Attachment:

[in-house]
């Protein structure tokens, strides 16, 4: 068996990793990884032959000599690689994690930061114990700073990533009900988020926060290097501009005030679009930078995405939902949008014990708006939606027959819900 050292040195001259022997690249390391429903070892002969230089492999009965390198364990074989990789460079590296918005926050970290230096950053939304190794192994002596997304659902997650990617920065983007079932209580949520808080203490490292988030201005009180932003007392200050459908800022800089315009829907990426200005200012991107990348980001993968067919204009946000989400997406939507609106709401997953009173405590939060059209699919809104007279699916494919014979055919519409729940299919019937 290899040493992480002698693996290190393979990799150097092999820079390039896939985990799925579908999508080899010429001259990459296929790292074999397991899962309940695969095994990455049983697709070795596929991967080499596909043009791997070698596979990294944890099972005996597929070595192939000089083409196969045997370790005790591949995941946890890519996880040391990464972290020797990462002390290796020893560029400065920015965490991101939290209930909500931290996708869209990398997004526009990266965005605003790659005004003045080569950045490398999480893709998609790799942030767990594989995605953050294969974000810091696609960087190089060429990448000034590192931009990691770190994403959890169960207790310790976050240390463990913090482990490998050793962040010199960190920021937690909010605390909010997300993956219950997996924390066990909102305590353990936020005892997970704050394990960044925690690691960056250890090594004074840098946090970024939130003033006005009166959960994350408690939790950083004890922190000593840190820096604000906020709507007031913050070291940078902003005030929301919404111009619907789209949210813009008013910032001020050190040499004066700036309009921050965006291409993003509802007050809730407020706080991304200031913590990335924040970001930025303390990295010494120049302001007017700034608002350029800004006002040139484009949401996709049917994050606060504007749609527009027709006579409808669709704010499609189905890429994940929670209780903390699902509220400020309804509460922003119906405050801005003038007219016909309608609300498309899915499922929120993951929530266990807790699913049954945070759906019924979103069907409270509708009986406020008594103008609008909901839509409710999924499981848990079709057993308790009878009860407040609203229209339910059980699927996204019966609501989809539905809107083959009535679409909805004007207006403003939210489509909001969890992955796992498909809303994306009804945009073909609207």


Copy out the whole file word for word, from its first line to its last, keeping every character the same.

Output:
[in-house]
């Protein structure tokens, strides 16, 4: 068996990793990884032959000599690689994690930061114990700073990533009900988020926060290097501009005030679009930078995405939902949008014990708006939606027959819900 050292040195001259022997690249390391429903070892002969230089492999009965390198364990074989990789460079590296918005926050970290230096950053939304190794192994002596997304659902997650990617920065983007079932209580949520808080203490490292988030201005009180932003007392200050459908800022800089315009829907990426200005200012991107990348980001993968067919204009946000989400997406939507609106709401997953009173405590939060059209699919809104007279699916494919014979055919519409729940299919019937 290899040493992480002698693996290190393979990799150097092999820079390039896939985990799925579908999508080899010429001259990459296929790292074999397991899962309940695969095994990455049983697709070795596929991967080499596909043009791997070698596979990294944890099972005996597929070595192939000089083409196969045997370790005790591949995941946890890519996880040391990464972290020797990462002390290796020893560029400065920015965490991101939290209930909500931290996708869209990398997004526009990266965005605003790659005004003045080569950045490398999480893709998609790799942030767990594989995605953050294969974000810091696609960087190089060429990448000034590192931009990691770190994403959890169960207790310790976050240390463990913090482990490998050793962040010199960190920021937690909010605390909010997300993956219950997996924390066990909102305590353990936020005892997970704050394990960044925690690691960056250890090594004074840098946090970024939130003033006005009166959960994350408690939790950083004890922190000593840190820096604000906020709507007031913050070291940078902003005030929301919404111009619907789209949210813009008013910032001020050190040499004066700036309009921050965006291409993003509802007050809730407020706080991304200031913590990335924040970001930025303390990295010494120049302001007017700034608002350029800004006002040139484009949401996709049917994050606060504007749609527009027709006579409808669709704010499609189905890429994940929670209780903390699902509220400020309804509460922003119906405050801005003038007219016909309608609300498309899915499922929120993951929530266990807790699913049954945070759906019924979103069907409270509708009986406020008594103008609008909901839509409710999924499981848990079709057993308790009878009860407040609203229209339910059980699927996204019966609501989809539905809107083959009535679409909805004007207006403003939210489509909001969890992955796992498909809303994306009804945009073909609207």